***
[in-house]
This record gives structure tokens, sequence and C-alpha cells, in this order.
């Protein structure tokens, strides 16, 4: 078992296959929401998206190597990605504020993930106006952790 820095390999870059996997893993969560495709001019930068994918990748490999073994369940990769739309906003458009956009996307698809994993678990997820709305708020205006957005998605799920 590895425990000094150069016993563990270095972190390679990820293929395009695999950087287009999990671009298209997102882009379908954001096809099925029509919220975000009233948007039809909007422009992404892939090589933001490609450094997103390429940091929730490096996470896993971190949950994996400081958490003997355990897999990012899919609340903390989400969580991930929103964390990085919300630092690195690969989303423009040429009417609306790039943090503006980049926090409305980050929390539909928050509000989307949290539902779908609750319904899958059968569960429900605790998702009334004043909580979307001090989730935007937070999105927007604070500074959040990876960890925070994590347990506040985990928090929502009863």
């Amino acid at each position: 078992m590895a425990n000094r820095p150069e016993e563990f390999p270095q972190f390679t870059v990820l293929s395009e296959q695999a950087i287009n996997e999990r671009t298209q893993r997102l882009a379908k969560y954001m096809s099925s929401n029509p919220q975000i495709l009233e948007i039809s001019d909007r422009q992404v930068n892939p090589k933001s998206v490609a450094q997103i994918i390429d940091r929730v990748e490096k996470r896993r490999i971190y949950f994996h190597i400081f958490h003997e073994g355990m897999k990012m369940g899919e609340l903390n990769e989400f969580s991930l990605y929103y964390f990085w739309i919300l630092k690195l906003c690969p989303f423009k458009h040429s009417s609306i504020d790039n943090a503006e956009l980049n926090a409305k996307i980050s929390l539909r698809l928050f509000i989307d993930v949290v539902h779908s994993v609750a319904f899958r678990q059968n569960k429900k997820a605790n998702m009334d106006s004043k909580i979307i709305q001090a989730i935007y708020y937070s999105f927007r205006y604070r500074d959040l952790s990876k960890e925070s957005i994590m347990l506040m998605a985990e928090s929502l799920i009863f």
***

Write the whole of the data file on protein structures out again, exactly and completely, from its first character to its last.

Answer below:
[in-house]
This record gives structure tokens, sequence and C-alpha cells, in this order.
């Protein structure tokens, strides 16, 4: 078992296959929401998206190597990605504020993930106006952790 820095390999870059996997893993969560495709001019930068994918990748490999073994369940990769739309906003458009956009996307698809994993678990997820709305708020205006957005998605799920 590895425990000094150069016993563990270095972190390679990820293929395009695999950087287009999990671009298209997102882009379908954001096809099925029509919220975000009233948007039809909007422009992404892939090589933001490609450094997103390429940091929730490096996470896993971190949950994996400081958490003997355990897999990012899919609340903390989400969580991930929103964390990085919300630092690195690969989303423009040429009417609306790039943090503006980049926090409305980050929390539909928050509000989307949290539902779908609750319904899958059968569960429900605790998702009334004043909580979307001090989730935007937070999105927007604070500074959040990876960890925070994590347990506040985990928090929502009863």
């Amino acid at each position: 078992m590895a425990n000094r820095p150069e016993e563990f390999p270095q972190f390679t870059v990820l293929s395009e296959q695999a950087i287009n996997e999990r671009t298209q893993r997102l882009a379908k969560y954001m096809s099925s929401n029509p919220q975000i495709l009233e948007i039809s001019d909007r422009q992404v930068n892939p090589k933001s998206v490609a450094q997103i994918i390429d940091r929730v990748e490096k996470r896993r490999i971190y949950f994996h190597i400081f958490h003997e073994g355990m897999k990012m369940g899919e609340l903390n990769e989400f969580s991930l990605y929103y964390f990085w739309i919300l630092k690195l906003c690969p989303f423009k458009h040429s009417s609306i504020d790039n943090a503006e956009l980049n926090a409305k996307i980050s929390l539909r698809l928050f509000i989307d993930v949290v539902h779908s994993v609750a319904f899958r678990q059968n569960k429900k997820a605790n998702m009334d106006s004043k909580i979307i709305q001090a989730i935007y708020y937070s999105f927007r205006y604070r500074d959040l952790s990876k960890e925070s957005i994590m347990l506040m998605a985990e928090s929502l799920i009863f």